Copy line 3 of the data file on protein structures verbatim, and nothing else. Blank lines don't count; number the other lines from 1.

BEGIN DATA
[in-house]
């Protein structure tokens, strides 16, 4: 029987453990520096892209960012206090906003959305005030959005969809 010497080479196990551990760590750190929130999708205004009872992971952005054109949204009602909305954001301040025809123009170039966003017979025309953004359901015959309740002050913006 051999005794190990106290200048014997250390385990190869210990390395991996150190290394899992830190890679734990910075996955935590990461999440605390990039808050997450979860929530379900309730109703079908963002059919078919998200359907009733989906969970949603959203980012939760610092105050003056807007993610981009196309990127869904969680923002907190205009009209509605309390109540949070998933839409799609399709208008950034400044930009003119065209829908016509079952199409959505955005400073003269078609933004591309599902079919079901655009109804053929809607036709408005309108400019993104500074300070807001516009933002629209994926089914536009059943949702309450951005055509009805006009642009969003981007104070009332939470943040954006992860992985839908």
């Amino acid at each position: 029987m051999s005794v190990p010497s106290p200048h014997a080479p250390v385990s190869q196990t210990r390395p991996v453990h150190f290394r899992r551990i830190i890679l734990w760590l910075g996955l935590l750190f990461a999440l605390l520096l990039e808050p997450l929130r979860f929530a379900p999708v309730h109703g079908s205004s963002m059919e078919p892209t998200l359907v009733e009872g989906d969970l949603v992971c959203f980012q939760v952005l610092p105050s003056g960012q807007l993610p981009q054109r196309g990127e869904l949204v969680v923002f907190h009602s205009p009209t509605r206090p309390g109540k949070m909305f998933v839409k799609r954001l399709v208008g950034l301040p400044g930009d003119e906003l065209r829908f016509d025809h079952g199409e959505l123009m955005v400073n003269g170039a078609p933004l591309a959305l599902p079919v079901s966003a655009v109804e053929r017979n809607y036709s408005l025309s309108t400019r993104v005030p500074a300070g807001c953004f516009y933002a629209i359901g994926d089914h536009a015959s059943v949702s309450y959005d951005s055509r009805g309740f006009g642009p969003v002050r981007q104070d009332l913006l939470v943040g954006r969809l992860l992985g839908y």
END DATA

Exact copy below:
């Amino acid at each position: 029987m051999s005794v190990p010497s106290p200048h014997a080479p250390v385990s190869q196990t210990r390395p991996v453990h150190f290394r899992r551990i830190i890679l734990w760590l910075g996955l935590l750190f990461a999440l605390l520096l990039e808050p997450l929130r979860f929530a379900p999708v309730h109703g079908s205004s963002m059919e078919p892209t998200l359907v009733e009872g989906d969970l949603v992971c959203f980012q939760v952005l610092p105050s003056g960012q807007l993610p981009q054109r196309g990127e869904l949204v969680v923002f907190h009602s205009p009209t509605r206090p309390g109540k949070m909305f998933v839409k799609r954001l399709v208008g950034l301040p400044g930009d003119e906003l065209r829908f016509d025809h079952g199409e959505l123009m955005v400073n003269g170039a078609p933004l591309a959305l599902p079919v079901s966003a655009v109804e053929r017979n809607y036709s408005l025309s309108t400019r993104v005030p500074a300070g807001c953004f516009y933002a629209i359901g994926d089914h536009a015959s059943v949702s309450y959005d951005s055509r009805g309740f006009g642009p969003v002050r981007q104070d009332l913006l939470v943040g954006r969809l992860l992985g839908y």